How To Exercise When You Don’t Want To (or Can’t!) Exercise

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How To Exercise When You Don’t Want To (or Can’t!) Exercise

Lorena DragoContributor: Lorena Drago MS, RDN, CDN, CDCES
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I don’t know where time goes and as the day evaporates, so do my intentions to exercise for at least 30 minutes. I start the day with the best intentions, and life gets in the way. I am not alone, and while I engage in regular physical activity, I always wish I could do it more often or for a longer period. If you are like me, I want to share a few exercise mini sessions that I have incorporated throughout the day when I know I can’t devote 30 minutes to physical activity. These are some ways where you can sneak physical activity into your life.

Coffee and balance: As we age, our balance becomes impaired, and your risk of falling increases. Balance exercises can reduce fall risk even if you have neuropathy. Every day while I wait for my coffee to percolate, I plant one foot firmly on the ground while I lift the other foot off the ground. If I can remove my shoe, I plant my foot on my calf while I extend my arms out. If you are familiar with yoga poses, this is the tree pose. If this is too advanced, just lift one foot off the ground. After a few seconds, repeat with the other foot. To maintain safety, I perform my balance exercises close to the counter. Another balance opportunity is while you are flossing your teeth.

Wall push-ups (sometimes I do them while I am printing documents): Did you know that resistance training not only improves muscle mass and strength, but it also helps to lower hypoglycemia in those with type 1 and helps manage blood glucose and insulin resistance in persons with type 2? While I wait for my food to heat in the microwave, I use my body to do wall push-ups. How many repetitions can you do in 3 to 4 minutes?

Interrupt prolonged seating: Did you know that all adults, especially adults with type 2 diabetes, should decrease inactivity, such as sitting in front of the computer or watching television? The excellent news is that if you get up every 30 minutes to move (or even stand up) for about 5 minutes, it can help manage your blood glucose! Set your telephone alarm and walk around your house or workplace.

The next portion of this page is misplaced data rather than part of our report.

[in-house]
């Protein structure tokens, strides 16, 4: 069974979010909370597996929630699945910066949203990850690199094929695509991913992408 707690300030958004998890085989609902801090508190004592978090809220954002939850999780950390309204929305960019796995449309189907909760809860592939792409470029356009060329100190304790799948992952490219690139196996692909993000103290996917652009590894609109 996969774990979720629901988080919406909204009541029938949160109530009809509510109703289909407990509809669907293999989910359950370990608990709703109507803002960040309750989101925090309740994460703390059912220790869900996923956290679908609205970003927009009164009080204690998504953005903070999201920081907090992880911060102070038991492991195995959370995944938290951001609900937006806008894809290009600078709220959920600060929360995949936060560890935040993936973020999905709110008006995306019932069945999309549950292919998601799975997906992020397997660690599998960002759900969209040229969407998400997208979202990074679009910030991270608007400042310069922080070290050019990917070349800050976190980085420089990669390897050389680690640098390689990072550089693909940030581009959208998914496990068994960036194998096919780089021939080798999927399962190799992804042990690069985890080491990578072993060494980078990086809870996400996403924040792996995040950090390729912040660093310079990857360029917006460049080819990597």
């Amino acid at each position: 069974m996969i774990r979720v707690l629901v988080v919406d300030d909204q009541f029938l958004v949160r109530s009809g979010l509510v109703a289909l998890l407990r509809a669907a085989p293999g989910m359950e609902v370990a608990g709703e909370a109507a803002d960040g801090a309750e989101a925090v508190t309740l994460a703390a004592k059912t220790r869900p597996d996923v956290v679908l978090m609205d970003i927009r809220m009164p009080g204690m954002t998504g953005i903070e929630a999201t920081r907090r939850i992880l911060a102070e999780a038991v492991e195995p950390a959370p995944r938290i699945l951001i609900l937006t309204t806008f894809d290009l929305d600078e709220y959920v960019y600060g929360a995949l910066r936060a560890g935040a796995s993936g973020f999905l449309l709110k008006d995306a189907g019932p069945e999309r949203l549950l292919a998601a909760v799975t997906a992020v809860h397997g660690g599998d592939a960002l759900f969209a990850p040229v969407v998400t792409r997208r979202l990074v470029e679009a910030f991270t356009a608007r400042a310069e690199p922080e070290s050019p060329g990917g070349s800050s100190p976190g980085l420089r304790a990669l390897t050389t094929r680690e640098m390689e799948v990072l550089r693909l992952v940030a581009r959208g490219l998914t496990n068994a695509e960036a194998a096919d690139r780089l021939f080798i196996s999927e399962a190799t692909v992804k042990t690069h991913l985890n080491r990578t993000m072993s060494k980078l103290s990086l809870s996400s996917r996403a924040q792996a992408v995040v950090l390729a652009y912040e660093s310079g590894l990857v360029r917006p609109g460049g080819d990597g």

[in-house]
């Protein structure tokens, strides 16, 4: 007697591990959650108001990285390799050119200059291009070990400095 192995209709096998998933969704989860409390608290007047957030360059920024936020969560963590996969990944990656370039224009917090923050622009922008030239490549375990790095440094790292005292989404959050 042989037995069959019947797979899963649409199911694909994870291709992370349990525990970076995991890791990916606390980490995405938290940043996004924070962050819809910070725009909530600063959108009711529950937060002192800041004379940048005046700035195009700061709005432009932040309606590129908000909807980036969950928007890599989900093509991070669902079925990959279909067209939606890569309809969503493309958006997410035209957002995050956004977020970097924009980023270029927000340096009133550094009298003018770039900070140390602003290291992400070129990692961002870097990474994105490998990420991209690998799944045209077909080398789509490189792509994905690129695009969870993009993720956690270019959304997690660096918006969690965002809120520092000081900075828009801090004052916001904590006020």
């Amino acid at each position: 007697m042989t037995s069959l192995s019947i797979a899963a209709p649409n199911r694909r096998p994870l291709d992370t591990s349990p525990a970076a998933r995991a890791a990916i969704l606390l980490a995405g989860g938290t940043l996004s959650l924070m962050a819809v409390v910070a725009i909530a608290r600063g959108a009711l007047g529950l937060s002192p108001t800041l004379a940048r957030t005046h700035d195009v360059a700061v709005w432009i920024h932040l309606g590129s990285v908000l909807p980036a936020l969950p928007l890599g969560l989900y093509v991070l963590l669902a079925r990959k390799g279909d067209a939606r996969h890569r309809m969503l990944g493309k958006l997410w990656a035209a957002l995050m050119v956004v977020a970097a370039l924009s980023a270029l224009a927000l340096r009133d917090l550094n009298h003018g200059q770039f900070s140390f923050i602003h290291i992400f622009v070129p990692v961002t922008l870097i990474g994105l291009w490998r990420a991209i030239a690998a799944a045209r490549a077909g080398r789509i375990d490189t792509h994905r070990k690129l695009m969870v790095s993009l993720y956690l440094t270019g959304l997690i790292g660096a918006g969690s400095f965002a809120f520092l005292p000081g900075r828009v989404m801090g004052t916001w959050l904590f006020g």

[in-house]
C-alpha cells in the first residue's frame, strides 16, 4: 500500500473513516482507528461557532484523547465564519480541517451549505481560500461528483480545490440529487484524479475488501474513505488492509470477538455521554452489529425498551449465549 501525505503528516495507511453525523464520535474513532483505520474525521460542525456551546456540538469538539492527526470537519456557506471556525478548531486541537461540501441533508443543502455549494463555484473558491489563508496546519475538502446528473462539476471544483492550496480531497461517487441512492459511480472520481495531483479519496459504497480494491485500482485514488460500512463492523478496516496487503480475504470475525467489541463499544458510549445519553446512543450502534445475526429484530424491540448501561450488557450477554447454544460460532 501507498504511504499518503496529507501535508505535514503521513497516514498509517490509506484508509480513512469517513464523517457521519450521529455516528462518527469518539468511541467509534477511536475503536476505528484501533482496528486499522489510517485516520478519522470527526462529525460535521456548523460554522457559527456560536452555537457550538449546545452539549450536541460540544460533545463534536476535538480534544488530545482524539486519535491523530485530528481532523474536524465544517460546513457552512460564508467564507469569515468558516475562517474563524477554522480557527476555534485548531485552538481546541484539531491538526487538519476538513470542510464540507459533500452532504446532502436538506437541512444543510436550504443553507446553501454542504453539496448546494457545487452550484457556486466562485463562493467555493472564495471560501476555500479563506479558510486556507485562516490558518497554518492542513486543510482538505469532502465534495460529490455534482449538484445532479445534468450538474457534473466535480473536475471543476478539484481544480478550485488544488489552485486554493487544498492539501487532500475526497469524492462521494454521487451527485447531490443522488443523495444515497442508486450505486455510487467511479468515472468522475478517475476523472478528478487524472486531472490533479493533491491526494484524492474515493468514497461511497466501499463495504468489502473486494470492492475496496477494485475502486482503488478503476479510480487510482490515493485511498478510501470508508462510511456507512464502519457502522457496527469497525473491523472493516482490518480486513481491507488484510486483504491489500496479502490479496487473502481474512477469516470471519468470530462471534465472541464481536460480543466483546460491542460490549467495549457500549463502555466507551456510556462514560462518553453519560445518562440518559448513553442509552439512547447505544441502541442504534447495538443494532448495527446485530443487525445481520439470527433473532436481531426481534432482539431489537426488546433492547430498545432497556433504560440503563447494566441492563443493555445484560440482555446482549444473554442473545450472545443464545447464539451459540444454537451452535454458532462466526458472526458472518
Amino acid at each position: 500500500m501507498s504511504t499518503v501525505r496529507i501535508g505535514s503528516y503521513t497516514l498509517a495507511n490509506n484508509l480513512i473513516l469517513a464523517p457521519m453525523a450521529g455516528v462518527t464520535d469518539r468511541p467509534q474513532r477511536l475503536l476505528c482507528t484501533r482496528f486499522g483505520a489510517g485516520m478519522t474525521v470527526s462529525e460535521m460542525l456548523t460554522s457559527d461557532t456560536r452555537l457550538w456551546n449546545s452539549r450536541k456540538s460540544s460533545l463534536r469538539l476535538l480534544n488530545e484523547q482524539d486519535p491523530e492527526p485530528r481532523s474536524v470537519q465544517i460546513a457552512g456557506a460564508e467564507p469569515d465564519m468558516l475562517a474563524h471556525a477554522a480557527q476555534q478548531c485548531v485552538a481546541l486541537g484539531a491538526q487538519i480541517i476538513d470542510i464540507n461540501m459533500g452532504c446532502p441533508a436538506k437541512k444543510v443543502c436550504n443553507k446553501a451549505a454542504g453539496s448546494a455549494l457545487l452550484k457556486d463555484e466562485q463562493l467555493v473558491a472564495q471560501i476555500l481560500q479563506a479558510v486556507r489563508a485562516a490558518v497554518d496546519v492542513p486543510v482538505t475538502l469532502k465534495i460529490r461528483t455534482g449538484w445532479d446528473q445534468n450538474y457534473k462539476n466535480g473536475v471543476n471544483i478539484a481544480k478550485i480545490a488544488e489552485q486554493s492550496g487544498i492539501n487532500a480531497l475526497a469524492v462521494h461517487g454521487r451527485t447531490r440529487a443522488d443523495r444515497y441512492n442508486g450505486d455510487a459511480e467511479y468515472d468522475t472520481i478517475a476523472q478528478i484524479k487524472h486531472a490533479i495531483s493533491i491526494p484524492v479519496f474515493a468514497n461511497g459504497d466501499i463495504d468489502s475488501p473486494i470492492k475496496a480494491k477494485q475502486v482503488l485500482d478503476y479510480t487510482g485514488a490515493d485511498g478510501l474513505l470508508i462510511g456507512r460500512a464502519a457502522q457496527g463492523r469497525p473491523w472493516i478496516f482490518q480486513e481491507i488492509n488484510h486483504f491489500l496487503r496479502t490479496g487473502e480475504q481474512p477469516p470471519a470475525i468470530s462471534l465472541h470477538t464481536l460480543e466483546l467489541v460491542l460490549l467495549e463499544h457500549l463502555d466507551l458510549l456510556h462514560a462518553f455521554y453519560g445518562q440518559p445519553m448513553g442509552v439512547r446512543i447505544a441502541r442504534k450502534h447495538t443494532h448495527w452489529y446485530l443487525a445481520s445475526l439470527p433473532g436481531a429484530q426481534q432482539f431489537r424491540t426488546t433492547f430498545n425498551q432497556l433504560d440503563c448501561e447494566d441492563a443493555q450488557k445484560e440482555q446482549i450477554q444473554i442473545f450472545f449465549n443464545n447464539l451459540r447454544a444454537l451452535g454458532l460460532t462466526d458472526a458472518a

Chair Dance Class: Dancing is a fun and wonderful to way to exercise without even realizing it is exercise. I love Zumba, but when I can’t go, I do the next best thing: chair dance. You may have heard of chair yoga, but there is also chair dance. Yes, you can move and have fun while you are sitting. I came across YouTube videos, where I can just take about 5 minutes to exercise and smile. I can do some fancy footwork while I am typing. You may be pressed for time, but in less than 5 minutes, you will have a burst of energy. Two of my favorite tunes are Staying in Alive and Locomotion. Type chair dance classes in the YouTube browser and choose your favorite tune.

March in place: Brushing your teeth and washing your hands is a splendid opportunity to march in place. The key is to keep your body in motion for a few minutes at a time. It is a great way to work in a few minutes of movement throughout the day.

Regular physical activity that incorporates aerobic, resistance training and stretching will improve blood glucose, reduce heart disease factors, improve well-being, and can help you manage your weight. While the recommendations are 30-minutes five days per week, lack of time often derails even our best efforts. Trying to find opportune moments throughout the day to sneak in some movement is beneficial to our health and well-being. I always tell my husband that a body in motion stays in motion, and a body at rest stays at rest. Small increments of exercise are a superb way to keep your body in motion.

Lorena Drago MS, RDN, CDN, CDCES is a multi-cultural nutrition education expert, specializing in the multicultural aspects of diabetes self-management education.  She is an expert in developing culturally and ethnically-oriented nutrition and diabetes education materials.  Lorena serves on the DiabetesSisters faculty as part of our Minority Initiative Program. Find her at online at, and on Facebook, Twitter @lorenadrago and Instagram @lorenadragomsrd.